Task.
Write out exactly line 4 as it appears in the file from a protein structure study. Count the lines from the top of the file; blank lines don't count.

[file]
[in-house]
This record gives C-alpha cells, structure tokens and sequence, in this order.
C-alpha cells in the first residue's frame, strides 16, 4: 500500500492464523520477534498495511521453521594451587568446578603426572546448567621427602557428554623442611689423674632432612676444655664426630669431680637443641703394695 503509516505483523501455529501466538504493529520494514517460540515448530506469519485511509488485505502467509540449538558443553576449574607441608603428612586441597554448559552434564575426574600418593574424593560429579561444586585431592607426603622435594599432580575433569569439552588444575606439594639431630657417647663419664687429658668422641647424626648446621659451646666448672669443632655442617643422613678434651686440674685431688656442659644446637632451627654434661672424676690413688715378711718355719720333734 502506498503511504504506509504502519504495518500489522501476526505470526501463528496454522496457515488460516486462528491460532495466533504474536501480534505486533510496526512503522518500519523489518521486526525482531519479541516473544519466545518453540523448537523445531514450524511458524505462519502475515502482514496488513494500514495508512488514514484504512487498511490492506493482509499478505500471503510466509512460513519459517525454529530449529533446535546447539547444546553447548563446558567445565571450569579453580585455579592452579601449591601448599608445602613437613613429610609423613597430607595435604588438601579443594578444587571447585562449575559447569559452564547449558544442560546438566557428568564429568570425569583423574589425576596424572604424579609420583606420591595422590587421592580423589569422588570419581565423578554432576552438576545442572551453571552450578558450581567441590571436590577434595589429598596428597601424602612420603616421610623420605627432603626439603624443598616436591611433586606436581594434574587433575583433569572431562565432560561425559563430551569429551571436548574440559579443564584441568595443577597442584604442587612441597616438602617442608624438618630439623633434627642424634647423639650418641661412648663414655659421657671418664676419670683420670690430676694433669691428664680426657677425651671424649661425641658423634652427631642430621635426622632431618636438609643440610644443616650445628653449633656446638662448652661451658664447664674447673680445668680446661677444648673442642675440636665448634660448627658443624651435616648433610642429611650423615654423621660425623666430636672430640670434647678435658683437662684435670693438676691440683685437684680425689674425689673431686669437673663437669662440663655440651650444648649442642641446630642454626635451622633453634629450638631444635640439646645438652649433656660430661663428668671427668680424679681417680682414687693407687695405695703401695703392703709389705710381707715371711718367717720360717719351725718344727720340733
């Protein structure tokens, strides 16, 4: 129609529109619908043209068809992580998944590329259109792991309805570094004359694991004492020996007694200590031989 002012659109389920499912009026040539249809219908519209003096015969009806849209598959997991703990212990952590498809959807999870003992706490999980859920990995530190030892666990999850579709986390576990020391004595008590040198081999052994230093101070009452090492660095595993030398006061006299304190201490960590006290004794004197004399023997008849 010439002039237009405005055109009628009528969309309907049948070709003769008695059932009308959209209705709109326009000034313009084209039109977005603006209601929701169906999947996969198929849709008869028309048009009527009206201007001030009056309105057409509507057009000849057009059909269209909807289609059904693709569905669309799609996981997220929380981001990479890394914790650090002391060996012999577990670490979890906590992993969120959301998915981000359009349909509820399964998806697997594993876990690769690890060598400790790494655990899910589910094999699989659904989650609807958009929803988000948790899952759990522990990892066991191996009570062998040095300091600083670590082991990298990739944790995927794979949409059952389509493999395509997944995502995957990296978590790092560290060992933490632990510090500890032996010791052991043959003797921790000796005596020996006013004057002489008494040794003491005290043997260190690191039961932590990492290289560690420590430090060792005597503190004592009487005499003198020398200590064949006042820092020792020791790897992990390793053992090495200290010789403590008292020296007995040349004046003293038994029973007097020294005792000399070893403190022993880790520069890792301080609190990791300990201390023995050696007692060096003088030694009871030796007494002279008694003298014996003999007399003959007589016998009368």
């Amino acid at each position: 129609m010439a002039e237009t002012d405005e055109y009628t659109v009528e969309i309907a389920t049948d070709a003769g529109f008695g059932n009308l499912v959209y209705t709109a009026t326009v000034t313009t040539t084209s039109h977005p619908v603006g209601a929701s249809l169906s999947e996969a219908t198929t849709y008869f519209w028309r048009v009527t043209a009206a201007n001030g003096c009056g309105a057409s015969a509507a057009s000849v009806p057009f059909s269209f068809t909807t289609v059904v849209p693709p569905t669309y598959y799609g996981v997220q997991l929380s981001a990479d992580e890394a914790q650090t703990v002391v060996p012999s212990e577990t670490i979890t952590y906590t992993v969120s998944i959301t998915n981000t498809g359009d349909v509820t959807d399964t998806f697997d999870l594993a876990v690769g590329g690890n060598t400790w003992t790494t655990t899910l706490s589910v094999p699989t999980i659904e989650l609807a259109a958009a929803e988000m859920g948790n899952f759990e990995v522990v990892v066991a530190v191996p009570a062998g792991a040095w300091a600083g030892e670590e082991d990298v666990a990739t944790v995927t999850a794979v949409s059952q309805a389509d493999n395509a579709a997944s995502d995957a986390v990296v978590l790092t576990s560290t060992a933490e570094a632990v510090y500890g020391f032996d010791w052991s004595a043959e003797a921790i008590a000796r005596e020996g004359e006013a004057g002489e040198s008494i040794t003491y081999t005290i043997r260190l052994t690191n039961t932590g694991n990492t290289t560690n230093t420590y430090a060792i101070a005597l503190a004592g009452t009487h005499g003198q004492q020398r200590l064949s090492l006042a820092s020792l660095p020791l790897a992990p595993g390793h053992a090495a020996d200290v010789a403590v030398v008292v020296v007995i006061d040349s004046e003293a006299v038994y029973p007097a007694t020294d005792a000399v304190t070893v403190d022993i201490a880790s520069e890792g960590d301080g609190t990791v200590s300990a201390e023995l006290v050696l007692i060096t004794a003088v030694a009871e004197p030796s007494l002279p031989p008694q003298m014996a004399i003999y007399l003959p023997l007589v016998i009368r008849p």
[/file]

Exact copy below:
């Protein structure tokens, strides 16, 4: 129609529109619908043209068809992580998944590329259109792991309805570094004359694991004492020996007694200590031989 002012659109389920499912009026040539249809219908519209003096015969009806849209598959997991703990212990952590498809959807999870003992706490999980859920990995530190030892666990999850579709986390576990020391004595008590040198081999052994230093101070009452090492660095595993030398006061006299304190201490960590006290004794004197004399023997008849 010439002039237009405005055109009628009528969309309907049948070709003769008695059932009308959209209705709109326009000034313009084209039109977005603006209601929701169906999947996969198929849709008869028309048009009527009206201007001030009056309105057409509507057009000849057009059909269209909807289609059904693709569905669309799609996981997220929380981001990479890394914790650090002391060996012999577990670490979890906590992993969120959301998915981000359009349909509820399964998806697997594993876990690769690890060598400790790494655990899910589910094999699989659904989650609807958009929803988000948790899952759990522990990892066991191996009570062998040095300091600083670590082991990298990739944790995927794979949409059952389509493999395509997944995502995957990296978590790092560290060992933490632990510090500890032996010791052991043959003797921790000796005596020996006013004057002489008494040794003491005290043997260190690191039961932590990492290289560690420590430090060792005597503190004592009487005499003198020398200590064949006042820092020792020791790897992990390793053992090495200290010789403590008292020296007995040349004046003293038994029973007097020294005792000399070893403190022993880790520069890792301080609190990791300990201390023995050696007692060096003088030694009871030796007494002279008694003298014996003999007399003959007589016998009368």